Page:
Hearts and Minds

On becoming Klan (1982) (via)

“[Dr. Chalmers] testified that the Klan had four basic components. One is what he called ‘one hundred percent Americanism.’ The Klan is as old as apple pie in the United States, and has always been what they called in the old days a ‘native American party.’ I’m not speaking of Native Americans as we ordinarily think of them… Their notion was that no one but whites from Northern Europe should be here on these shores. The Klan is a continuation of that ideology.

A second component is moral conformity, which I spoke of earlier. Third, the notion of fraternity, of brotherhood. And finally, and most important to us at any rate, is the notion of violent action. They do something about the problems.

Most of the rank-and-file Klansmen, at least the ones I encountered in Chattanooga, were poor, uneducated, working-class whites. And the Klan gave them something to be proud of; it gave them a perspective, a purpose. And that’s the attraction the Klan has for white working-class America. And unless you all can develop some other method, or some other means of expression, you won’t be able to defeat the Klan.”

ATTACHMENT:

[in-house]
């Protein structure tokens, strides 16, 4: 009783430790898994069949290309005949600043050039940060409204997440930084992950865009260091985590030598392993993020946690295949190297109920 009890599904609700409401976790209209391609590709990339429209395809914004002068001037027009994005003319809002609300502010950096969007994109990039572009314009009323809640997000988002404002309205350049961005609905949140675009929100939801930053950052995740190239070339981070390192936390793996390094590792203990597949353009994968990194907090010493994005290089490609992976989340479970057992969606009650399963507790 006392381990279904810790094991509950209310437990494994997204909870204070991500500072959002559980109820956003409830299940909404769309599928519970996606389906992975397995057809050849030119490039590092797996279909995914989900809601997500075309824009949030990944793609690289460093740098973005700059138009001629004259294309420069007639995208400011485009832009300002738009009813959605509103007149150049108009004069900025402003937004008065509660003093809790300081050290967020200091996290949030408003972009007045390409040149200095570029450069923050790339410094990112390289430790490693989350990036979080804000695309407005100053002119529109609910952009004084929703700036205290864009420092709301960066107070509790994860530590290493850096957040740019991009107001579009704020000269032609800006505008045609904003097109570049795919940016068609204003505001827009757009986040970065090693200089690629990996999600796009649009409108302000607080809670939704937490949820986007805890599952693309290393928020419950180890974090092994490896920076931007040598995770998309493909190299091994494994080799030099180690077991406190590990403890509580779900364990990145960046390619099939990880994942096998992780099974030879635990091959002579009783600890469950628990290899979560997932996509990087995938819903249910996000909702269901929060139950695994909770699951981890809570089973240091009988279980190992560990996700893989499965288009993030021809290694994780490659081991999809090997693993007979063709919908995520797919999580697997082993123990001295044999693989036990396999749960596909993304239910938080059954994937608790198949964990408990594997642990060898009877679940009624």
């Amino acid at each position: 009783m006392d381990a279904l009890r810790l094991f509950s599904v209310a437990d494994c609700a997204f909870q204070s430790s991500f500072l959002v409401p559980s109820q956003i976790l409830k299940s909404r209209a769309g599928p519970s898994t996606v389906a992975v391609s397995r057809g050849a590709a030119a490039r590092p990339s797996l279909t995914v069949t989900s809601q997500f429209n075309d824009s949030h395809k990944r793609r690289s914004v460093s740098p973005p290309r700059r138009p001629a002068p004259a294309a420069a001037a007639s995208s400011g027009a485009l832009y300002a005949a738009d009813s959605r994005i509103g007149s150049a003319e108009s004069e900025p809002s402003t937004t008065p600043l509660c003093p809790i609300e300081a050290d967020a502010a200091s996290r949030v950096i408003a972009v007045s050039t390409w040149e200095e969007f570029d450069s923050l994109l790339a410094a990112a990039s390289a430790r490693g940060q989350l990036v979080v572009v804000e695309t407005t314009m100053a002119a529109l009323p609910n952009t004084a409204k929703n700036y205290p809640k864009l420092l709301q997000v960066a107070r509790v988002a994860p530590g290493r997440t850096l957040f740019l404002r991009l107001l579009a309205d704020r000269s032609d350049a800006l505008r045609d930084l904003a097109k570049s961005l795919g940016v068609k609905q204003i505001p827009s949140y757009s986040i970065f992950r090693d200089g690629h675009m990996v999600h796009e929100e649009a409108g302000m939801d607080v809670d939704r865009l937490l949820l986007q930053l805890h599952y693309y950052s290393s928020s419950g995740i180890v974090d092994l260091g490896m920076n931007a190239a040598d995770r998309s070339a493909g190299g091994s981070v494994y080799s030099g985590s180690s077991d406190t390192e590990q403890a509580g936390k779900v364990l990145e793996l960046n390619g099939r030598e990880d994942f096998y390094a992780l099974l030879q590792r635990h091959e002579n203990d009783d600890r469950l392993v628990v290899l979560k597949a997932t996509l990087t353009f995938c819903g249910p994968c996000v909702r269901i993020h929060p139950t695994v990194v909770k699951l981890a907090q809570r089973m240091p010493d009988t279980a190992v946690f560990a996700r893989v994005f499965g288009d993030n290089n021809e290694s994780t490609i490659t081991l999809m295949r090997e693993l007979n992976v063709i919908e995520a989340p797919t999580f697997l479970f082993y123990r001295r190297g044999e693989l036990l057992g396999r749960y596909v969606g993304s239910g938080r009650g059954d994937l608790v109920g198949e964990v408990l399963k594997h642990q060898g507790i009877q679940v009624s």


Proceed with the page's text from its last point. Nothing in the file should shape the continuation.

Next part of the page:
On becoming ISIS (2017) (via)

“The motivation for people to join violent extremist groups in Syria and Iraq remains more personal than political… [ISIS propaganda] appeals to those who seek a new beginning rather than revenge for past acts. A search for belonging, purpose, adventure, and friendship, appear to remain the main reasons for people to join the Islamic State.…

Our results suggest that it is not so much the lack of material resources that is important for terrorism but rather the lack of economic opportunities: Countries that restrict economic freedom experience more terrorism.… While unemployment on its own does not impact radicalization, unemployment… leads to a greater probability of radicalization.…

The validation of the influence of friendship in motivating individuals to become [foreign terrorist fighters] supports the ‘bunch of guys’ theory of terrorism put forward by the psychologist Marc Sageman, who argues that the decision to join a terrorist group ‘was based on pre–existing friendship’ ties and ‘that the evolving group of future perpetrators seemed more akin to’ such networks ‘than a formal terrorist cell, with well–defined hierarchy and division of labour.’ This theory has led some observers to call for a ‘social network approach to terrorism’”


On becoming MS13 in the Americas (2018) (via)